Their pleasant Indian Town,'

To gather strawberries all day long;

Returning with a choral snng

When day-light is gone down.

He spake of plants divine and strange
That every hour their blossoms change,
Ten thousand lovely hues!
With budding, fading, faded flowers
They stand the wonder of the bowers
From morn to evening-dews.

He told of the Magnolia, spread
High as a cloud, high over head!
The Cypress and her spire;
Of flowers thnt with one scarlet gleam
Cover a hundred leagues, and seem
To set the hills on fire.

The Youth of green savannahs spake,
And many an endless, endless lake,
With all its fairy crowds
Of islands, that together lie
As quietly as spots of sky
Among the evening-clouds.

And then he said: How sweet it were

A fisher or a hunter there,

A gardener in the shade.

Still wandering with an easy mind

To build a household-fire, and find

A home in every glade!

What days and what sweet years! Ah me!

Our life were life indeed, with thee

So passed in quiet bliss!

And all the while, said he, to know

That we were in a world of woe,

On such an earth as this!

And then he sometimes interwove
Dear thoughts about a father's lovr.
For there, said he, are spun

Around the heart such tender ties.
That our own children to our eyes
Are dearer than the sun.

Sweet Ruth! and could you go with me

My helpmate in the woods to be;

Our shed at night to rear;

Or run, my own adopted Bride,

A sylvan Huntress at my side.

And drive the flying deer.

Beloved Ruth!—No more he said.
Sweet Ruth alone at midnight shed
A solitary tear:

She thought again—and did agree
With him to sail across the sea,
And drive the flying deer.

And now, as fitting is and right.

We in the Church our faith will plight.

A Husband and a Wife.

Even so they did; and I may say

That to sweet Ruth that -happy day

Was more than human life.

Through dream and vision did she sink.
Delighted all the while to think
That, on those lonesome floods.
And green savannahs, she should share
His board with lawful joy, and bear
His name in the wild woods.

But, as you have before been told.
This Stripling, sportive, gay, and bold,
And with his dancing crest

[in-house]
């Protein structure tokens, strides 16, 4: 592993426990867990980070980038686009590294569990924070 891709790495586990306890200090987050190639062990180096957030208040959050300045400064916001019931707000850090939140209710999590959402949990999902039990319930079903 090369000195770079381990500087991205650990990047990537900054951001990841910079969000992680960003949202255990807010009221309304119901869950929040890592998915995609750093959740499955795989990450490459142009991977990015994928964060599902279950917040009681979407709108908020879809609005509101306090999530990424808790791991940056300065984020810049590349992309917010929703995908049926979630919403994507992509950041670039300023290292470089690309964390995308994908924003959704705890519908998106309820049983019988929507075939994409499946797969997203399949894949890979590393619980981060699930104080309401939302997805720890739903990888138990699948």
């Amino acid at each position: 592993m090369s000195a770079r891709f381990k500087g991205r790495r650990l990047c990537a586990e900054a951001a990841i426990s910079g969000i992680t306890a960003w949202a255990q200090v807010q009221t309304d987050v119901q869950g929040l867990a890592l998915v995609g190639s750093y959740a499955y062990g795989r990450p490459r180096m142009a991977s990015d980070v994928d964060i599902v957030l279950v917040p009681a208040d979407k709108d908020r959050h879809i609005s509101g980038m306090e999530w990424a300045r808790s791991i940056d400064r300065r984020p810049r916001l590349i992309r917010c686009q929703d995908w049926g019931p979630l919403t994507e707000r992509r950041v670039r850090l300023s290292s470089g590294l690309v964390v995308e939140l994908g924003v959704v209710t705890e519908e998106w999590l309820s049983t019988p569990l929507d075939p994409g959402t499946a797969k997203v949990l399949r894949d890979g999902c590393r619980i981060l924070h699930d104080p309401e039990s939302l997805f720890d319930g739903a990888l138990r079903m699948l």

So beautiful, through savage lands
Had roamed about with vagrant bands
Of Indians in the West.

The wind, the tempest roaring high.

The tumult of a tropic sky,

Might well be dangerous food

For him, a Youth to whom was given

So much of earth—so much of heaven.

And such impetuous blood.

Whatever in those Climes he found

Irregular in sight or sound

Did to his mind impart

A kindred impulse, seemed allied

To his own powers, and justified

Th% workings of his heart.

Nor less to feed voluptuous thought
The beauteous forms of nature wrought.
Fair trees and lovely flowers;
The breezes their own languor lent;
The stars had feelings, which they sent
Into those gorgeous bowers.

Yet, in his worst pursuits. I ween
That sometimes there did intervene
Pure hopes of high intent;
For passions linked to forms so fair
And stately needs must have their sharr
Of noble sentiment.

Bnt ill he lived, much evil Mv
With men to whom no better law
Nor better life wan known;
Deliberately and undeceived
Those wild men's vices he received,
And gave them buck his own.

His genius and his moral frame
Were thus impaired, and he became
The slave of low desires:
A Man who without self-control
Would seek what the degraded soul
Unworthily admires.

And yet he with no feigned delight
Had wooed the maiden, day and night
Had loved her, night and morn:
What could he less than love a Mnid
Whose heart with so much nature played 1
So kind and so forlorn!

But now the pleasant dream was gone;
No hope, no wish remained, not one, —
They stirred him now no more;
New objects did new pleasure give,
And once again he wished to live
As lawless as before.

Meanwhile, as thus with him it fared.
They for the voyage were prepared,
And went to the sea-shore;
'But, when they thither came, the Youth
Deserted his poor Bride, and Ruth
Could never find him more.

God help thee, Ruth!—Such pains she had